It’s been the off-season for a little less than two weeks, now. The Washington Nationals (!!!) have been crowned as Champs, winning the World Series on their first shot. The Houston Astros were denied their second title in three tries, amid mysterious pitching blunders and vapid hitting. The awards are starting to roll in, with hardware heading to Queens — some surprising (Jacob deGrom’s second consecutive Cy Young Award, that news coming through as this is being written) and some not surprising at all (Pete Alonso’s near unanimous Rookie of the Year trophy). Oh, and the Mets have a new manager, as you might have heard.
Carlos Beltran is coming home to the stadium that was built with his particular skill set in mind – if you recall the cavernous dimensions of Citi Field from 2009 through 2012, it was made to avoid a surfeit of home runs and invite a slew of doubles and triples, a perfect setting for the likes of Beltran and Jose Reyes, but lethal to David Wright’s kind of game. Beltran won’t be getting a crack at the closer fences this go ‘round – barring disastrous injuries to key outfielders – but he will be prowling the dugout, handling the intricacies of the double-switch and other such National League niceties. As has been noted, this is Beltran’s first opportunity at managing on any level and as much as Beltran was loved when he played here, there has been some trepidation about his lack of experience. Having just come off a similar two-year experiment with departed neophyte Mickey Callaway, this caution is certainly justified. However it all turns out, one thing is certain: for better or worse, this is now GM Brodie Van Wagenen’s team. From a fans/media standpoint, it appears he will be on a very tight leash.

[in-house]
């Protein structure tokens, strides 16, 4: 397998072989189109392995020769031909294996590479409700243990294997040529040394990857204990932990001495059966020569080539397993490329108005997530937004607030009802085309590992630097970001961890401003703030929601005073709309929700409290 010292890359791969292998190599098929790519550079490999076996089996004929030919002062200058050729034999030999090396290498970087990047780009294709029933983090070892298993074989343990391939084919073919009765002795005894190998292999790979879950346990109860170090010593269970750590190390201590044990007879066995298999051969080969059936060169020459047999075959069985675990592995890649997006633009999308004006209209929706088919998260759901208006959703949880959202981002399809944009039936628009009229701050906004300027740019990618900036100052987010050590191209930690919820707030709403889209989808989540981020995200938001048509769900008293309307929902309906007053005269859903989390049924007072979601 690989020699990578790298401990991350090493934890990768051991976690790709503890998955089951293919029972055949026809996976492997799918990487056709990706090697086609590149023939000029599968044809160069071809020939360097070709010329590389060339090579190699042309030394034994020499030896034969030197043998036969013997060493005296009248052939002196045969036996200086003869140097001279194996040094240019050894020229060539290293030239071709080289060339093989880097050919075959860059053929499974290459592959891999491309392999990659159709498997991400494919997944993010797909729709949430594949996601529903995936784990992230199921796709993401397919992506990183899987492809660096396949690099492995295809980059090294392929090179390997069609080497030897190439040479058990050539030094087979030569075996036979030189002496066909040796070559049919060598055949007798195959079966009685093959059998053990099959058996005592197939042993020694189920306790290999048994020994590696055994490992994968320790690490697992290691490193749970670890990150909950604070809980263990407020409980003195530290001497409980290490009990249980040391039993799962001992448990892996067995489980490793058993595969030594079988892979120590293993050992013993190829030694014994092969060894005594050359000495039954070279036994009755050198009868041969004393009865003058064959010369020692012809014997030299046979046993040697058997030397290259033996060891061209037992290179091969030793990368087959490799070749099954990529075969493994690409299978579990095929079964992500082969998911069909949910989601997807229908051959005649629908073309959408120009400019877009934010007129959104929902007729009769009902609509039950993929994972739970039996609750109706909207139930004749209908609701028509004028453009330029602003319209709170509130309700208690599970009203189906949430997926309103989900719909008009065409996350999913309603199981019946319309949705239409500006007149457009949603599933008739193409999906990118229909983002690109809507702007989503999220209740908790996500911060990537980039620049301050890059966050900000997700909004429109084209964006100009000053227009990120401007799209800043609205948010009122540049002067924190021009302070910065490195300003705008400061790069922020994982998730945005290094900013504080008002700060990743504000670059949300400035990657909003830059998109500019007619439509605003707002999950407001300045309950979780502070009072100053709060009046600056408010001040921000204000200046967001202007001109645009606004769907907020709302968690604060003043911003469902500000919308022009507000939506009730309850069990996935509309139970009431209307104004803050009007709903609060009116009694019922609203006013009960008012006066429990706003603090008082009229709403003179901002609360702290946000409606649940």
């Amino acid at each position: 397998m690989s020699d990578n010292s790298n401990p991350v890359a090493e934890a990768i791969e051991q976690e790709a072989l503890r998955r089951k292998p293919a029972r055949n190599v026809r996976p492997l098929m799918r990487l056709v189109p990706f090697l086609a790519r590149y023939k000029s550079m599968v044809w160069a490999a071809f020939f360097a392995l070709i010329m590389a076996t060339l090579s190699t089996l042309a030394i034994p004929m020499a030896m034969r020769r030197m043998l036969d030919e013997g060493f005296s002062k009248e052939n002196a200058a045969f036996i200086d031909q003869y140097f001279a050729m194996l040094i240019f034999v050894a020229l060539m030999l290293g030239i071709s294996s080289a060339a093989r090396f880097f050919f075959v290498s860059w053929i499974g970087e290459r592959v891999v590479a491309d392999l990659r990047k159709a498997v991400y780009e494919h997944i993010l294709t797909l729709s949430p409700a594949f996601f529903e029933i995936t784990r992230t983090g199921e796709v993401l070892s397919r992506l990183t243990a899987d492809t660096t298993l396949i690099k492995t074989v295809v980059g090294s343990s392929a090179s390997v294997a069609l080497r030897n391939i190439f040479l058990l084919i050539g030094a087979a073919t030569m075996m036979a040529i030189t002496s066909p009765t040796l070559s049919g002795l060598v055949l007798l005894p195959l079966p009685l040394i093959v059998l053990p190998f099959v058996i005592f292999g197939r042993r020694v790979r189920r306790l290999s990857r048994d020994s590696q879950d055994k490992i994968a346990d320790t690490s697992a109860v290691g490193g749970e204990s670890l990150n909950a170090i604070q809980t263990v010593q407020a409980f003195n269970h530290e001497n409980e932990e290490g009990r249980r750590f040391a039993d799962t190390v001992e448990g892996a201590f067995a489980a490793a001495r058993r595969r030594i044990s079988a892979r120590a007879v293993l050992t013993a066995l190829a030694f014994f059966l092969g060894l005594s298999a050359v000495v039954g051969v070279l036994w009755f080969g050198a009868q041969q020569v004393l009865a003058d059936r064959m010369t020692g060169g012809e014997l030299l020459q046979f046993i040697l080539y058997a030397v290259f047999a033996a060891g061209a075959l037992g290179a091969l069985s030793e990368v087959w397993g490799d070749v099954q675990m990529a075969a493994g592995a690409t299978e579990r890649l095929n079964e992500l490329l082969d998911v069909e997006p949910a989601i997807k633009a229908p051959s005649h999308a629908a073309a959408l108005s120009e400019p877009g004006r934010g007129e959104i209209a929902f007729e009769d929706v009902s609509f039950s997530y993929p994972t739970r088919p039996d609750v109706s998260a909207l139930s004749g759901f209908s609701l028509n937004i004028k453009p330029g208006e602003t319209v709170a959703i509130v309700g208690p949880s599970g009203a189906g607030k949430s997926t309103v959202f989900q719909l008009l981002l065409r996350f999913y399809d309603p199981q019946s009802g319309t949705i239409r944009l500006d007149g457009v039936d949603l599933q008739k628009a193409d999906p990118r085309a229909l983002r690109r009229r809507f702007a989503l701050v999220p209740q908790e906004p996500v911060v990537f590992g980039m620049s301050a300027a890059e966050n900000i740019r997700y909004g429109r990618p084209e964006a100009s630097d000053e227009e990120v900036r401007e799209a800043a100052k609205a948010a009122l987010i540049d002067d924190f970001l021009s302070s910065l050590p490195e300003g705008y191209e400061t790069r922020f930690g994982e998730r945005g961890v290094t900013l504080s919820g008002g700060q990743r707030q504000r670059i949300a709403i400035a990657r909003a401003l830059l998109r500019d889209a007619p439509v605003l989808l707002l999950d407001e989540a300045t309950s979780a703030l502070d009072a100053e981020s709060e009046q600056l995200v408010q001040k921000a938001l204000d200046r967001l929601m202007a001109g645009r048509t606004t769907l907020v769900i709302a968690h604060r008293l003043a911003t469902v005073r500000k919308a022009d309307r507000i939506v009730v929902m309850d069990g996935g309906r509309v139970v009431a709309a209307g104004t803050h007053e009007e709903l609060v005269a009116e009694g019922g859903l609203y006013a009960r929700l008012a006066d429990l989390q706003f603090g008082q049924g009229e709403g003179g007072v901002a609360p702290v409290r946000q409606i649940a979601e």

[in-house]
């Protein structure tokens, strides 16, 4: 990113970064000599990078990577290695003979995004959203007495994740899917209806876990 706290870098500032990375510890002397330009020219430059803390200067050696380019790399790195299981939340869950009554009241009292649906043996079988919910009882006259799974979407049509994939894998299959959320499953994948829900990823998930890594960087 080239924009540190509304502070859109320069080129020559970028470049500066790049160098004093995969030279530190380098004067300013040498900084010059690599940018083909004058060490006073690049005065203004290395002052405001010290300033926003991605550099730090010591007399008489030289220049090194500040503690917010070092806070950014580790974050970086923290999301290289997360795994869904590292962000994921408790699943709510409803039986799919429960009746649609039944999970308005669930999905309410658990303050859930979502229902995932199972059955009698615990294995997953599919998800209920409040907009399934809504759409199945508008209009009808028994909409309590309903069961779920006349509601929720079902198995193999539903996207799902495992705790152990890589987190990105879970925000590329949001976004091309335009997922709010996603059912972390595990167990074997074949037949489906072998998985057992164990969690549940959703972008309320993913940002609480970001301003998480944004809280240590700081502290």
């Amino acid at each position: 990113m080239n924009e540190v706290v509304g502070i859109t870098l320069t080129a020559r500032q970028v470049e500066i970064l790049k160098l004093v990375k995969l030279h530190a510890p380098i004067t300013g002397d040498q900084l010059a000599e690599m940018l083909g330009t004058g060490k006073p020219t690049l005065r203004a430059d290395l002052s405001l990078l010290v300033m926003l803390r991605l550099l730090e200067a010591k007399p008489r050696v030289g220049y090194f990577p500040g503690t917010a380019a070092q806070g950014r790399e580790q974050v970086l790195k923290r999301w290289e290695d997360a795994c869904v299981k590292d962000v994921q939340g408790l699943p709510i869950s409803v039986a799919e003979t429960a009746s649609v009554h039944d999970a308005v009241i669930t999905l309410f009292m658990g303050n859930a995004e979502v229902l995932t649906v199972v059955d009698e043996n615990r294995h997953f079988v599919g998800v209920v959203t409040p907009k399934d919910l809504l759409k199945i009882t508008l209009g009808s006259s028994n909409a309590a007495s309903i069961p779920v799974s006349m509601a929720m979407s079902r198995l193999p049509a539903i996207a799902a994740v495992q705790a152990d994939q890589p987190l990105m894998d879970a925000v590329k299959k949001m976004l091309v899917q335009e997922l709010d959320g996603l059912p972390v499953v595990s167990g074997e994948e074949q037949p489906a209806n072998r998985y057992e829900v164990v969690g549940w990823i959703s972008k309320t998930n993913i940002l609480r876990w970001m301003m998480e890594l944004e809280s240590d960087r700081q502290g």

As we all know, Van Wagenen is still wet behind the ears, himself. He came out of the ranks of player agents – out of nowhere, then, really – as the surprise choice of owners Fred and Jeff Wilpon. If one were to ask the fan base at the time, the choice was no surprise at all. The immediate assumption is that the Mets’ ownership family chose a man over whom they could exert more than a measure of control. His main competition for the job, Chaim Bloom, has just been handed the reins of the formidable Boston Red Sox, World Series champs only a year ago. And really, what else are we fans to think? Here’s Bloom, not good enough to guide the 77-85 Mets of 2018, but wonderfully suited to steer the erstwhile defending champion BoSox. OK, we can move on from that, though: it’s water under the Hellgate now. Van Wagenen tried to make his mark immediately. Hoo, boy did he ever! He made that trade.